Music We’d Like to Hear, 2023 (part 3 (there’s no part 2))

Thursday 20 July 2023

Stupidly, I missed the Friday night concert of Music We’d Like to Hear dedicated to pieces by Tim Parkinson, but I did get to the Saturday’s Amber Priestley gig. Pretty sure this is the first time I’ve experienced her work performed live; everything else so far had been heard over the radio. It’s not exactly like you’re missing out when you don’t see it, but the visual, or theatrical element to her compositions are intrinsic to what makes them work in their own way as music. Yes, it’s playful, and the theatrical elements are reminiscent of the jokey aspect present in work by other contemporary British composers, only without as much of the defensiveness or the regulated fun. More importantly, Priestley takes these stage antics beyond their usual sideshow role and deploys them as compositional techniques. The performance of her string quartet Ev’ry evening, ev’ry day demonstrated this most fully on the night. It was the most conspicuously active piece played – individual musicians sent in turn foraging around the room for additional score materials, crawling away to play in isolation on the floor, engaging audience members in square dance calls or just peacing out with a Tunnock’s Caramel Wafer – and so nominally the most distracting for the aural component, but this was part of the point. The inspiration for the piece was the disruptions encountered in everyday life, where simple tasks are thwarted by complications introduced by someone else. The ensemble never had a moment of coherence for long before someone got up, turned a fellow musician’s score to a different page and affixed an overlay or instructions that sent her on a digression. It resembled some of Luc Ferrari’s chamber pieces, in that musical progress is replaced by obligatory deviations: the clash of disparate textures and idioms suddenly changing or disappearing produced a kind of clotted antiphony through inadvertent accumulation of consequences. Moreover, these interruptions and obligations made you question whether any of this was in fact ‘fun’. At least you felt the audience were enjoying it more than the performers, which is as things should be.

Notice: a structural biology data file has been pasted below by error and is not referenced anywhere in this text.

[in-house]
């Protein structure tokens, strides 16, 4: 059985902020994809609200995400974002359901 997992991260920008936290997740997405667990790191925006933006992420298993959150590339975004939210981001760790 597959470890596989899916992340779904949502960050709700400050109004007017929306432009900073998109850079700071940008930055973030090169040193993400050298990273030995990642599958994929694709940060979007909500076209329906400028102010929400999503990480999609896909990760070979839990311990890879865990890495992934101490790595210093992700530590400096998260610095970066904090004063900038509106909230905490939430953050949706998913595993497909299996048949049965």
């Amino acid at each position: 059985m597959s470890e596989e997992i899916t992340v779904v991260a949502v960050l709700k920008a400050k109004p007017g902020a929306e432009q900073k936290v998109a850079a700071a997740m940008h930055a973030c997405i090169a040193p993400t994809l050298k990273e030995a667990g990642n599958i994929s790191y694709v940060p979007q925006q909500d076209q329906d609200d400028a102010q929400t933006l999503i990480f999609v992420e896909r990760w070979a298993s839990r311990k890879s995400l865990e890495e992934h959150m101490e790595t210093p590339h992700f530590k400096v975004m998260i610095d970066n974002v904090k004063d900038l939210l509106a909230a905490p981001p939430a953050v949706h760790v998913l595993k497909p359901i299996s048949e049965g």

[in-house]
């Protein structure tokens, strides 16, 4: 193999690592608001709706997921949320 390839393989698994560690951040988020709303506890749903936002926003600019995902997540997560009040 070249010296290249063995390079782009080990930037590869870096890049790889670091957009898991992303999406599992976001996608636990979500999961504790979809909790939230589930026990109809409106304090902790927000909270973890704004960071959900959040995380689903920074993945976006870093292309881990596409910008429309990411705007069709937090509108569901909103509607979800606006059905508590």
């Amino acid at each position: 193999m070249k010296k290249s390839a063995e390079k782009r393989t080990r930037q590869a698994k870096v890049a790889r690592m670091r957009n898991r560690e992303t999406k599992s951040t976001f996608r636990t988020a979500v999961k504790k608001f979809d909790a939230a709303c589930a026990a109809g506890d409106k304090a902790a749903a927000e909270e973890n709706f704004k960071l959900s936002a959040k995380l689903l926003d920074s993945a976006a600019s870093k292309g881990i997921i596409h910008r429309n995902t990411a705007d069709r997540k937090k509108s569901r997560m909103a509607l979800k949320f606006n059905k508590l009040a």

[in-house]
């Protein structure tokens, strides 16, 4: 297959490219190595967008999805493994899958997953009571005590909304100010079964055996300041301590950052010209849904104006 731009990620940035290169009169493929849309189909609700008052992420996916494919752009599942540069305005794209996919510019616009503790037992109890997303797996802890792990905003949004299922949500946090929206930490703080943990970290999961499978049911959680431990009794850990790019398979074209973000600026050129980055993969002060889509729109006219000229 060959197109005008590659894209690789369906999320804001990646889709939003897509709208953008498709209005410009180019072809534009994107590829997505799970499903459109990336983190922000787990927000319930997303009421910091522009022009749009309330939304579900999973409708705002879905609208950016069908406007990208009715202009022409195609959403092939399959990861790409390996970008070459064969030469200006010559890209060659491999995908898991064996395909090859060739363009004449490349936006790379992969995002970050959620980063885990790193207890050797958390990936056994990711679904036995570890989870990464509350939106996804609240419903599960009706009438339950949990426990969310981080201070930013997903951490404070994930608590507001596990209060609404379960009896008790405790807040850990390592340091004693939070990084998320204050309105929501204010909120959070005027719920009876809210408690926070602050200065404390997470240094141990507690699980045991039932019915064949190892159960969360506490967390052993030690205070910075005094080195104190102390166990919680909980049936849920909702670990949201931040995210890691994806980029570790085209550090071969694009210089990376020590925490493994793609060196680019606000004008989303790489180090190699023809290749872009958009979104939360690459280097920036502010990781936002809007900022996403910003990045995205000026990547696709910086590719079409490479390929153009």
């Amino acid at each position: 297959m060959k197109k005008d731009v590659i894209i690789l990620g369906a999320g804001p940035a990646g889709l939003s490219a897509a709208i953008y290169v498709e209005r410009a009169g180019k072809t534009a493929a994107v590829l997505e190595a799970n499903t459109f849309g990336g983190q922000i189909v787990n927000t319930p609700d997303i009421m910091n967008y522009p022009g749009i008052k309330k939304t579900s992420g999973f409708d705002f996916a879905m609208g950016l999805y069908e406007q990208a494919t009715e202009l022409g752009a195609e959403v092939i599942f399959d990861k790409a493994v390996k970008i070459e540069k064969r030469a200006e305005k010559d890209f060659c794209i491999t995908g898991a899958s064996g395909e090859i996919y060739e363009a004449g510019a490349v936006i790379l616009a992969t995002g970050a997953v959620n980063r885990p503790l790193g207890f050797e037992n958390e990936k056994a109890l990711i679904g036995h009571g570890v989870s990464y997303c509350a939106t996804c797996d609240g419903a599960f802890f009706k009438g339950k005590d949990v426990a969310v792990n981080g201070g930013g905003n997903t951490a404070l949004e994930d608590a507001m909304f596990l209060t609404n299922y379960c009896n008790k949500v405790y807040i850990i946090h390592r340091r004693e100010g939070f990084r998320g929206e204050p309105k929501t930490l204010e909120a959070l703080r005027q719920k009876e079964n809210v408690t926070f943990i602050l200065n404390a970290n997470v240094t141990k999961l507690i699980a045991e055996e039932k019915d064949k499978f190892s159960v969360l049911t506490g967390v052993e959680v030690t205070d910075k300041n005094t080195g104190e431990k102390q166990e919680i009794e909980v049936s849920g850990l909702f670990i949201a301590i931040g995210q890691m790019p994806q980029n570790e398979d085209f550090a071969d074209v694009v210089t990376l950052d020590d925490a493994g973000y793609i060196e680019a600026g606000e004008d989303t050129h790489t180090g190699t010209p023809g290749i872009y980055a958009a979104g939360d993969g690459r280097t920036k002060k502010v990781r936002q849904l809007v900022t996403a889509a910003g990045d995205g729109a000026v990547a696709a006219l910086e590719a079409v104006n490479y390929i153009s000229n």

The quartet themselves were game and able, both in running, walking, dancing and crouching with Priestley’s ideas, and in bringing out notable characteristics in material that might easily have been obscured. That substance was more evident in the other string quartet played that evening, And Yet Something Shines, Something Sings in that Silence: two pages of quasi-canonic passages which the musicians are required to interpret in a different tempo and loudness in each new iteration. At the end of each pass they pause, rotate the page 180 degrees and start over; repeat. This piece offered a loosely similar interplay of voices, but with greater consistency. The musicians were a mix of experienced players on the new music scene (Mira Benjamin on violin, Chihiro Ono on viola) and performance postgrads at Goldsmiths (Amalia Young on other violin; Kirke Gross on cello). After the interval they were joined by clarinettist Pete Furniss, Clare Spollen on piano (plus accordion) and James Creed on electric guitar to play Repeat yourself until friends are embarrassed…, a 41-minute work where the material is pre-pulverised. Goldsmiths’ students left musical doodles and sketches on large sheets of paper in the University corridors; these were then collaged by Priestley and the collages filmed and transformed to produce a video containing the resulting collages and other structures divided into quadrants on screen. The video may also function as a distraction, although the lack of spectacle to it diminishes that possibility. Musicians were scattered around the room, making music that on this occasion felt pretty low-key and sedate, at times more resembling an AMM-type group improvisation. The lack of a focal point may have been the issue, with all of the alienating factors of Priestley’s process fixed on tape in advance, with musical activity dissipated by the deliberately thinned-out density of musicians playing at any given time. Priestley herself was making occasional contributions here and there on various novelty handbells, having earlier been ushered into a brief impromptu violin part in Ev’ry evening, ev’ry day.